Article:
“It’s really awesome to work hard and see it pay off after so much time that I’ve put into the game,” Olivia said.
On the court, Olivia can do a lot. At 5-10, she understands how to use her size to post up in certain situations. She’s always working on her handle, driving skills and 3-point shot, which is a work in progress. She shot 28 percent (10-of-38) last season.
“I just try to be an all-around player. Do things that not all point guards can do I’d say,” Olivia said.
Added Kuhlen of the younger sister: “She’s 5-10 and very, very strong with a ton of natural ability. The fact that she’s left-handed, I think, helps her tremendously.”
A benefit of playing with a sibling who you grow up with is chemistry. There’s plenty of it on the court. Ruthie compared it to playing the same team every single week. Eventually you’re going to know what they’re going to do, which helps when you’re on the same team.
“Growing up and playing one-on-one with her (Olivia), I know exactly what she’s going to do. What play she’ll try to make based off what move she’s trying to do,” Ruthie said.
“We know what each other is going to do and we know each other’s strengths,” Olivia said. “I know where to pass it to her and she knows where I want the ball, or what I’m going to do while driving. We just get along really well. Ruthie is really athletic, so it’s really fun.”
But sometimes siblings get after each other, too. At times, it’s a bit more direct when it’s your sister.
“I don’t want to ask somebody else to do something I wouldn’t do myself, but with Olivia I can be a little more firm with her,” Ruthie said. “I try to treat her like I would any other teammate.”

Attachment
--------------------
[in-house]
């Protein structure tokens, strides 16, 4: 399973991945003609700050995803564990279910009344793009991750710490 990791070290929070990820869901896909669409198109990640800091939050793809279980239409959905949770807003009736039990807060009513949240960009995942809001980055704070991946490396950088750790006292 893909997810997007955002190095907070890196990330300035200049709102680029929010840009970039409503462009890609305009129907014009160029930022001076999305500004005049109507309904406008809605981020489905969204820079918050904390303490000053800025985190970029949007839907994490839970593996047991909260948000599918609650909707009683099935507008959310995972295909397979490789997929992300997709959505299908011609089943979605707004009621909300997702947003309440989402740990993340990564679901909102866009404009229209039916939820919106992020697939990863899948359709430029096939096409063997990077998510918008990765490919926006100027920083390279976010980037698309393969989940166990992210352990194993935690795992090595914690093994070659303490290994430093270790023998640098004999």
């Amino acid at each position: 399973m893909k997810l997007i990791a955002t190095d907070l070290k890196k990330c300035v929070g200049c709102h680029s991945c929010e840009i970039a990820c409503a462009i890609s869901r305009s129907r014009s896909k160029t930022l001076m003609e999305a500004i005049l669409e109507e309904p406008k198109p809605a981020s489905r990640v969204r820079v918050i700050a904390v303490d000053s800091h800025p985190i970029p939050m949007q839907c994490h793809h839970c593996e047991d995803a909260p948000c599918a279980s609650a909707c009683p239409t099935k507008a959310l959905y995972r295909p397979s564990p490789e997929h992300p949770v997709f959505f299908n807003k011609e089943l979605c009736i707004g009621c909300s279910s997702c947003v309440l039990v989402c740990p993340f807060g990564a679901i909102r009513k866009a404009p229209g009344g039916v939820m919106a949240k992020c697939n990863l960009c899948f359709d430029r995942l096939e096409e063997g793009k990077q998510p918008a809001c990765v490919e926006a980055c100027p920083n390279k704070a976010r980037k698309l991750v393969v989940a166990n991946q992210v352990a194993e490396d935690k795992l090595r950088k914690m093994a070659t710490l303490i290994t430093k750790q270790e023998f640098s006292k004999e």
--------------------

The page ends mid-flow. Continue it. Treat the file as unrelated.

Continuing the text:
Said Olivia: “Sometimes we’ll argue a little, but it’s never really a fight. We’re just telling each other what to do I guess. We are kind of harder on each other, but we expect more from each other.”
Ruthie and Olivia have always lived in Bridgeport, located in the panhandle and about a 35-minute drive from Scottsbluff.
Off the court, the sisters share similarities. Both like to longboard and paddleboard at the lakes near Bridgeport. They have the same favorite musical artist in the late rapper Mac Miller — Ruthie will take credit for introducing Miller’s music to Olivia, by the way.
There are slight differences, too. Ruthie watched a lot of The Office when it was on Netflix — Dwight as her favorite character. Olivia would rather turn on shows like Outer Banks or All-American.
Ruthie loves potatoes. It’s her favorite food. Any kind really. Fry them, mash them, she’ll eat them. For Olivia, it’s dill pickles.
Eyes on the prize
After losing just one senior from last season, Bridgeport will be a team to watch again in 2021-22. While Ruthie will likely have the same role next season — why fix what isn’t broken — Olivia may have a slightly different one.
Against zone defenses last season, Olivia usually played at the high post. If she wasn’t attacking the rim or finding Ruthie, she was distributing to others on the perimeter for 3s.
Then-senior Sydney Nein made and took the most 3s on the team (58-of-187). Junior-to-be Mackenzie Liakos was the top sharpshooter at 36 percent (36-of-101). Sophomore-to-be Brooklyn Mohrman went 32-of-138 from deep.
Kuhlen believes he now has others on the roster who can play that at the high post against zones. So Nein’s departure opens the door for Olivia to play more on the perimeter.
“She’ll be shooting quite a bit more threes here in the future,” Kuhlen said.
Expectations are naturally high coming off a strong season and the returning production.
“It’s state championship or bust. We want it all,” Ruthie said. “We’ve watched the film of the Crofton game that we lost in the semifinals, and we just want the state championship. That’s the mentality of the team right now.”